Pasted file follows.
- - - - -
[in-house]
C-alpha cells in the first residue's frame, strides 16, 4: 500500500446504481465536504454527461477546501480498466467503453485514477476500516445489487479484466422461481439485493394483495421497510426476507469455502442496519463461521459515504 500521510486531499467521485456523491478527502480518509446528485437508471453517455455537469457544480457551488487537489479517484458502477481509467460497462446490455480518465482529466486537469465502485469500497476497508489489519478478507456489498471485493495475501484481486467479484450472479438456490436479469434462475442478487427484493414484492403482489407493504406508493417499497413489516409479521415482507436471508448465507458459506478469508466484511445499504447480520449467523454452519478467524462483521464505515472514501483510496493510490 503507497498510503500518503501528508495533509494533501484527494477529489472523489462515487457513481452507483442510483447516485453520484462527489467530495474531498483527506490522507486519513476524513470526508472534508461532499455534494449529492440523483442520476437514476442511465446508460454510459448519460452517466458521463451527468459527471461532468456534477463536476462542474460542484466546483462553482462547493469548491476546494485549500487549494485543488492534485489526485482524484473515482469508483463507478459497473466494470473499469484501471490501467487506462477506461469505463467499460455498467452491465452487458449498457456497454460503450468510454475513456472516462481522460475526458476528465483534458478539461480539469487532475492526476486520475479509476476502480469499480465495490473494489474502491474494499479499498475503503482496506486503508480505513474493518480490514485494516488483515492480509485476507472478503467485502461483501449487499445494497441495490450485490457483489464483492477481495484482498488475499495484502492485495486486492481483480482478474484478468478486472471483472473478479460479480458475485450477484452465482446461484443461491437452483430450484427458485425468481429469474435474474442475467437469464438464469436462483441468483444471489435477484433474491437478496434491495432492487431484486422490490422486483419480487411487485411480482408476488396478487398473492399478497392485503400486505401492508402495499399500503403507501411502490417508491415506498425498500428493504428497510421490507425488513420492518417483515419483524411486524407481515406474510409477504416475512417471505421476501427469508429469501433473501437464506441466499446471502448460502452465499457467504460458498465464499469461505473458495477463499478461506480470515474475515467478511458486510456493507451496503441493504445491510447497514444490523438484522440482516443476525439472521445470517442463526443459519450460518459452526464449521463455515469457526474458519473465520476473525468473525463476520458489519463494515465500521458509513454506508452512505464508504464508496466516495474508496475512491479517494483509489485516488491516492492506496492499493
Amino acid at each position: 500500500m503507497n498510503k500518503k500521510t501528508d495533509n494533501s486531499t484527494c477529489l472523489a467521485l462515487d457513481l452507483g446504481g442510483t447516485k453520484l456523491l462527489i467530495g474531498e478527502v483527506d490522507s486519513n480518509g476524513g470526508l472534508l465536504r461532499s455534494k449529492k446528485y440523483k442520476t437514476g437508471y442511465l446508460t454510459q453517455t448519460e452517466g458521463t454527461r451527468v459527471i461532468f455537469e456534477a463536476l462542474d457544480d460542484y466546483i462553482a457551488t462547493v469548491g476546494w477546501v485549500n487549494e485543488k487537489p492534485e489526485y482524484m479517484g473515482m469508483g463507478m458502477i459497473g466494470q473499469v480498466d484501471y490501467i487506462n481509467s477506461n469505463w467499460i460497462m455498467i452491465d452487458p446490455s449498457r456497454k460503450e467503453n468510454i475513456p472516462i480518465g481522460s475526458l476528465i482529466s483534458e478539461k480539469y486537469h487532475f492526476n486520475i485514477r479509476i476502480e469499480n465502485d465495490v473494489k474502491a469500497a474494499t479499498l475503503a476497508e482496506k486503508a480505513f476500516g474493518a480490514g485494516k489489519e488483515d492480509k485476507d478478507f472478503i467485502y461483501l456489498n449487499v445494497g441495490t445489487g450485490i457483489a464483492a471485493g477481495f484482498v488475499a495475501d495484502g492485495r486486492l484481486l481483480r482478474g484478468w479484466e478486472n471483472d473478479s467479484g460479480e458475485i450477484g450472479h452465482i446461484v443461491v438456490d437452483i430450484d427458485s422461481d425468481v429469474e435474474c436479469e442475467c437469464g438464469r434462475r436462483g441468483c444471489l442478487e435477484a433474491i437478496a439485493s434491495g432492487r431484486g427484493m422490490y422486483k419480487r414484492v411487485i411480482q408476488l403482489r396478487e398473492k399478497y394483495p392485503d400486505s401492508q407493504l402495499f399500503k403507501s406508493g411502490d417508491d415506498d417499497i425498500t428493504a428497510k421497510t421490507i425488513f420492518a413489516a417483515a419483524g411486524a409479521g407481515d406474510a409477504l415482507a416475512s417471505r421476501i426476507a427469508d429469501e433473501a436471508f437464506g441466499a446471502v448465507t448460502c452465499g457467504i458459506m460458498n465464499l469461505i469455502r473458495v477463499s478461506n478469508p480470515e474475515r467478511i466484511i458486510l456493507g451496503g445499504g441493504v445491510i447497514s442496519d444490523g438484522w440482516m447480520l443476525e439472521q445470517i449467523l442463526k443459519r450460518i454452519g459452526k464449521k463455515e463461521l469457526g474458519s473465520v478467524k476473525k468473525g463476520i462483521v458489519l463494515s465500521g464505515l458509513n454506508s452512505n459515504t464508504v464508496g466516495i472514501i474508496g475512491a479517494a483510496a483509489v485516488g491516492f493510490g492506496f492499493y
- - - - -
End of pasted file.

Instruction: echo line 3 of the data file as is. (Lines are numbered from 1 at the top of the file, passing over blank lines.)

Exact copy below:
Amino acid at each position: 500500500m503507497n498510503k500518503k500521510t501528508d495533509n494533501s486531499t484527494c477529489l472523489a467521485l462515487d457513481l452507483g446504481g442510483t447516485k453520484l456523491l462527489i467530495g474531498e478527502v483527506d490522507s486519513n480518509g476524513g470526508l472534508l465536504r461532499s455534494k449529492k446528485y440523483k442520476t437514476g437508471y442511465l446508460t454510459q453517455t448519460e452517466g458521463t454527461r451527468v459527471i461532468f455537469e456534477a463536476l462542474d457544480d460542484y466546483i462553482a457551488t462547493v469548491g476546494w477546501v485549500n487549494e485543488k487537489p492534485e489526485y482524484m479517484g473515482m469508483g463507478m458502477i459497473g466494470q473499469v480498466d484501471y490501467i487506462n481509467s477506461n469505463w467499460i460497462m455498467i452491465d452487458p446490455s449498457r456497454k460503450e467503453n468510454i475513456p472516462i480518465g481522460s475526458l476528465i482529466s483534458e478539461k480539469y486537469h487532475f492526476n486520475i485514477r479509476i476502480e469499480n465502485d465495490v473494489k474502491a469500497a474494499t479499498l475503503a476497508e482496506k486503508a480505513f476500516g474493518a480490514g485494516k489489519e488483515d492480509k485476507d478478507f472478503i467485502y461483501l456489498n449487499v445494497g441495490t445489487g450485490i457483489a464483492a471485493g477481495f484482498v488475499a495475501d495484502g492485495r486486492l484481486l481483480r482478474g484478468w479484466e478486472n471483472d473478479s467479484g460479480e458475485i450477484g450472479h452465482i446461484v443461491v438456490d437452483i430450484d427458485s422461481d425468481v429469474e435474474c436479469e442475467c437469464g438464469r434462475r436462483g441468483c444471489l442478487e435477484a433474491i437478496a439485493s434491495g432492487r431484486g427484493m422490490y422486483k419480487r414484492v411487485i411480482q408476488l403482489r396478487e398473492k399478497y394483495p392485503d400486505s401492508q407493504l402495499f399500503k403507501s406508493g411502490d417508491d415506498d417499497i425498500t428493504a428497510k421497510t421490507i425488513f420492518a413489516a417483515a419483524g411486524a409479521g407481515d406474510a409477504l415482507a416475512s417471505r421476501i426476507a427469508d429469501e433473501a436471508f437464506g441466499a446471502v448465507t448460502c452465499g457467504i458459506m460458498n465464499l469461505i469455502r473458495v477463499s478461506n478469508p480470515e474475515r467478511i466484511i458486510l456493507g451496503g445499504g441493504v445491510i447497514s442496519d444490523g438484522w440482516m447480520l443476525e439472521q445470517i449467523l442463526k443459519r450460518i454452519g459452526k464449521k463455515e463461521l469457526g474458519s473465520v478467524k476473525k468473525g463476520i462483521v458489519l463494515s465500521g464505515l458509513n454506508s452512505n459515504t464508504v464508496g466516495i472514501i474508496g475512491a479517494a483510496a483509489v485516488g491516492f493510490g492506496f492499493y